Amos likes to stick to a few preferred methods for nailing the look. "Sometimes I map out the graphic design with a nude or same-color pencil eyeliner before going over it with my gel, liquid, or powder shadow," she explains. "If I have a brighter powder shadow, I’ll go over the liner with that using an angled brush. If using a colored cream product, a super thin-haired brush will help with precision, but also a pointed Q-tip and a little micellar water will get you the look of your dreams."

For many, deciding what kind of liner to draw is more difficult than the actual application. Mayo has a quick shortcut, suggesting beginners (or just those tapped out of ideas that day) start with a lower lash cat-eye and go from there.

Glistening Glitters

Of course, no Euphoria beauty story is complete without an entire glitter segment—it's synonymous with the show, right down to the promotional posters' trademark shots of Zendaya with glittery tear streaks running down her face. Across the lower lash lines, glitters of all colors add a playful glint to the eyes and are undeniably fun.

But according to our expert makeup artists, the secret to working with glitter is working with the right glitter, as they know too well how much rogue spangle can hurt. "The key word here is cosmetic glitter," Chanel emphasizes. "Avoid getting glitter from the craft store—the glitter itself is too fine and can do a lot of damage if it enters the eye."

Echoing the sentiment, Amos recommends a gel-based cosmetic glitter for that very reason. "It’s easier to place and much less messy," she explains, pointing ColourPop's Glitter Gel ($8) as a personal favorite.

Chanel is a fan of the Lit Cosmetics Daily Wear Glitter Base ($10) and Water Resistant Glitter Base ($12) in her own makeup kit, and has more than a few tips for keeping the rest of your face glitter-free (if you so choose). "Try leaning a little forward when applying glitter so that the excess doesn’t fall onto your face," the makeup artist suggests, adding that tapping the brush to shake off any excess helps, too. "Just remember with glitter that a little goes a long way, so start with less and add more as you need it so you aren’t absolutely covered in it!"

For those with sensitive eyes, you'll want to take extra care when working with glitter, but Mayo adds that you don't need to press the glitter too close to the lash line—you'll still get the same shimmery effect but without the irritation.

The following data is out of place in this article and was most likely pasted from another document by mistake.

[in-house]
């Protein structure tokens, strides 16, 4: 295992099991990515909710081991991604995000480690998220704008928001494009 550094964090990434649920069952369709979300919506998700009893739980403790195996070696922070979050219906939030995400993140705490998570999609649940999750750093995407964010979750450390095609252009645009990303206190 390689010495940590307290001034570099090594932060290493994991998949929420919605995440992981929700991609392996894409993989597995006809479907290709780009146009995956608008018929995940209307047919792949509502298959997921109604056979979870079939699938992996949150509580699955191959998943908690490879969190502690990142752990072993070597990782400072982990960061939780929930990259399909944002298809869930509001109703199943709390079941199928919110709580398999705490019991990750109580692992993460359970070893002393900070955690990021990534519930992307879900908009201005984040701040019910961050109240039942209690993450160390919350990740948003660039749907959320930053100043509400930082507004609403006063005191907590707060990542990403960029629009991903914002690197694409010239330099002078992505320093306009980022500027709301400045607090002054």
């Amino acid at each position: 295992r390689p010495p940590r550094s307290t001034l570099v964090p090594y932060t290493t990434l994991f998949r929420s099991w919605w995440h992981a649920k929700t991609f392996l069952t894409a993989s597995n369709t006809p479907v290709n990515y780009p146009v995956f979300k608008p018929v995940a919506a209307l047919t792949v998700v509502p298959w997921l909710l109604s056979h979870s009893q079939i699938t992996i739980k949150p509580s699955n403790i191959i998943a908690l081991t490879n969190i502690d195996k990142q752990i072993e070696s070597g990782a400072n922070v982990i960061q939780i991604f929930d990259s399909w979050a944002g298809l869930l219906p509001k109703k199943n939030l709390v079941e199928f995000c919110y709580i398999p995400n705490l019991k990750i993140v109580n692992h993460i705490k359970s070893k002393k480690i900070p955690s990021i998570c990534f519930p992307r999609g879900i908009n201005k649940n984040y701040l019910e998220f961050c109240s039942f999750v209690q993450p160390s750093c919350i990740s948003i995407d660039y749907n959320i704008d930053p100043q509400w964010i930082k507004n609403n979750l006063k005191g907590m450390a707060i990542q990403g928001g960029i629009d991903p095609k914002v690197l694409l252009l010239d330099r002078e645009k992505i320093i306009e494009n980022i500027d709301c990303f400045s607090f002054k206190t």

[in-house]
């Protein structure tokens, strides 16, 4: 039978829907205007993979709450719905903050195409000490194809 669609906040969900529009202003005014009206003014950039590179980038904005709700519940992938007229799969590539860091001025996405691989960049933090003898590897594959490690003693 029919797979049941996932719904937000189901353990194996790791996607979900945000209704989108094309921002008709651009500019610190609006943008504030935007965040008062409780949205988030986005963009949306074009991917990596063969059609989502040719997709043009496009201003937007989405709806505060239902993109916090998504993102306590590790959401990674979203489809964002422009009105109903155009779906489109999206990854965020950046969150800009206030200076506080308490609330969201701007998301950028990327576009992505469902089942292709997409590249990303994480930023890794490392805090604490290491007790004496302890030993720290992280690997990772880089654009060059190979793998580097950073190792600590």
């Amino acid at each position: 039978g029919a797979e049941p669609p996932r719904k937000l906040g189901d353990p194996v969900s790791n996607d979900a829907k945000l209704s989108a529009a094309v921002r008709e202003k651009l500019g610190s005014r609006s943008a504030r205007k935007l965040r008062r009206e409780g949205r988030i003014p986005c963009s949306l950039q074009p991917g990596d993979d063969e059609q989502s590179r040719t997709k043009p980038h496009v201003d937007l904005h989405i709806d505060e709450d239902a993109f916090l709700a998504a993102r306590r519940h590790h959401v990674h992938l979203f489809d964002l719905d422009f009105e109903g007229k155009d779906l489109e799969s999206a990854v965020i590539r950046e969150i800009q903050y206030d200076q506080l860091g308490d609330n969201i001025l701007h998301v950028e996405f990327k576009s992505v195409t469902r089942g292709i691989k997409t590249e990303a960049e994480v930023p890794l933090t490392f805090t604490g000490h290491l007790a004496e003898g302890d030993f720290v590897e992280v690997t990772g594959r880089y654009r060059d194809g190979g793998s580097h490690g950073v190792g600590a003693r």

Eye Jewels

Rhinestones, crystals, and other stick-on jewels are similarly intrinsic to the show's aesthetic, especially on Alexa Demie's fan-favorite character Maddy. This season, expect to see plenty more well-placed, light-catching crystals that illuminate the eyes for a twinkly effect. In fact, Davy even teased just how many rhinestone-accented looks we're expected to see in season two when she posted a palmful of tiny jewels with the caption, "Bring on the tiny rhinies!" And perhaps even more so than glitter, eye jewels are pretty easy to apply at home when you have the right products and tools.

Maddy Euphori

donni.davy / Instagram

Amos calls rhinestones one of the most day-to-day wearable looks for those looking to get into Euphoria-style makeup, and suggests hitting the nail supply store for endless gem options and placement tools. It's a consensus among the artists that lash glue like the aforementioned Ardell lash adhesive is the best bet for eye-friendly jewel application, along with a wax-tipped stick or other application tool that will make tacking down those tiny crystals a much quicker (and far less frustrating) task.

Of course, there's more out there to play with than just classic clear rhinestones, too. Stick-on pearls, rubies, emeralds, and eye-safe bubbles all add a dramatic flair to otherwise straightforward eye looks. For safety, though, Chanel recommends that you steer well clear of your waterline with the small, often fiddly crystals.

Covered in Color

Forget tools, glue, and tiny particles—if you're after a quick way to emphasize the lower lashes Euphoria-style, sometimes all it takes is a great brush and a standout eyeshadow color. Occasionally overlooked in favor of its flashier cousins, an all-over color look—be it monochrome, contrasting, or somewhere in between à la Barbie Ferreira—can be seriously commanding.

Euphoria eye looks

donni.davy / Instagram

When experimenting with lower lash line makeup, Amos says you can relieve some of the pressure on yourself by keeping a tube of concealer, some Q-tips, and micellar water on standby. "Start your eye look first then finish your concealer application," she recommends. That way, if your hand slips or you're not loving the colors you chose, cleanup is super easy.

The beauty of the color-on-color lower lash look, though, is that there's really no wrong way to do it. Blow out a favorite eyeshadow color with a dense pencil brush, rub on a cream pigment, or even outline a shape and color it in. "My current favorite is to create new shapes around the eye, like stopping the shadow or liner midway through the eye and angling down, then filling the negative space with a lighter color or glitter," Chanel shares. "[It] will open up the eye and create an unnatural and intriguing new shape you can’t stop staring at!"

The Bottom Line

It's arguable that a large reason why Euphoria makeup is so popular in general is because it's so loose, customizable, and rules-free. While most high schoolers aren't wearing rhinestone-encrusted cat-eyes to 10th grade World History (at least I don't think they are—it's been a while), the way the makeup is applied does feel so true-to-life. Davy doesn't seek to "correct" the character's faces or features with makeup, she just accents them. And that extends to this fun new lower lash trend that only provides a further canvas to play, experiment, and dabble with.

"So rarely have we seen creative, relevant makeup looks on television that translate and feel relatable to so many people in this way," Chanel says, musing on the Euphoria trends as a whole. "It’ll be interesting to see what other trends continue to emerge due to the Euphoria influence." For now, though, you can find us experimenting with the lower lash movement for the rest of season two and beyond.